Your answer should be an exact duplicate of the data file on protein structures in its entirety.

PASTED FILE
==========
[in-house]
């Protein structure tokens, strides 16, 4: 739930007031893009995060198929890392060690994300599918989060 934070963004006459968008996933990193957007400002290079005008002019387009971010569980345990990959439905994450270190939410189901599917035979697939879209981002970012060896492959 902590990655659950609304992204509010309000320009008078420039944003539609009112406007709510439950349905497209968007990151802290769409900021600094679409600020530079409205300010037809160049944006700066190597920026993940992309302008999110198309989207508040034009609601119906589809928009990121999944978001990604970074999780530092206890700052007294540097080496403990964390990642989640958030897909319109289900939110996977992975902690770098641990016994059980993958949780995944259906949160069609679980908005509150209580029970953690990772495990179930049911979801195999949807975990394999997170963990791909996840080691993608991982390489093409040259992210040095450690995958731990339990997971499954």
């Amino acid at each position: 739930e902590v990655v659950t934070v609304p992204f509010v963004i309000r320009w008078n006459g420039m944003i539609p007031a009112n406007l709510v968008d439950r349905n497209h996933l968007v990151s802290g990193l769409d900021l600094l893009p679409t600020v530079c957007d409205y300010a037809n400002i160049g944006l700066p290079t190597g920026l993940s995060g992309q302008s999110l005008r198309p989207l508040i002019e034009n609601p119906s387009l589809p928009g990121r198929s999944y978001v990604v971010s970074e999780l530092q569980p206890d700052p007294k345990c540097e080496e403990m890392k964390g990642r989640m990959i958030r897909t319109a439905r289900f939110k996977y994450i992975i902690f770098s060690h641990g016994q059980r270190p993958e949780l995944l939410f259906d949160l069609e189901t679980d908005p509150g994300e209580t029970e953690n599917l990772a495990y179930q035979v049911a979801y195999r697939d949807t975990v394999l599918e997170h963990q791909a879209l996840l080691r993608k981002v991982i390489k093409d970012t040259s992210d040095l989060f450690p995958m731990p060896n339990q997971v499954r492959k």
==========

[in-house]
């Protein structure tokens, strides 16, 4: 739930007031893009995060198929890392060690994300599918989060 934070963004006459968008996933990193957007400002290079005008002019387009971010569980345990990959439905994450270190939410189901599917035979697939879209981002970012060896492959 902590990655659950609304992204509010309000320009008078420039944003539609009112406007709510439950349905497209968007990151802290769409900021600094679409600020530079409205300010037809160049944006700066190597920026993940992309302008999110198309989207508040034009609601119906589809928009990121999944978001990604970074999780530092206890700052007294540097080496403990964390990642989640958030897909319109289900939110996977992975902690770098641990016994059980993958949780995944259906949160069609679980908005509150209580029970953690990772495990179930049911979801195999949807975990394999997170963990791909996840080691993608991982390489093409040259992210040095450690995958731990339990997971499954």
């Amino acid at each position: 739930e902590v990655v659950t934070v609304p992204f509010v963004i309000r320009w008078n006459g420039m944003i539609p007031a009112n406007l709510v968008d439950r349905n497209h996933l968007v990151s802290g990193l769409d900021l600094l893009p679409t600020v530079c957007d409205y300010a037809n400002i160049g944006l700066p290079t190597g920026l993940s995060g992309q302008s999110l005008r198309p989207l508040i002019e034009n609601p119906s387009l589809p928009g990121r198929s999944y978001v990604v971010s970074e999780l530092q569980p206890d700052p007294k345990c540097e080496e403990m890392k964390g990642r989640m990959i958030r897909t319109a439905r289900f939110k996977y994450i992975i902690f770098s060690h641990g016994q059980r270190p993958e949780l995944l939410f259906d949160l069609e189901t679980d908005p509150g994300e209580t029970e953690n599917l990772a495990y179930q035979v049911a979801y195999r697939d949807t975990v394999l599918e997170h963990q791909a879209l996840l080691r993608k981002v991982i390489k093409d970012t040259s992210d040095l989060f450690p995958m731990p060896n339990q997971v499954r492959k």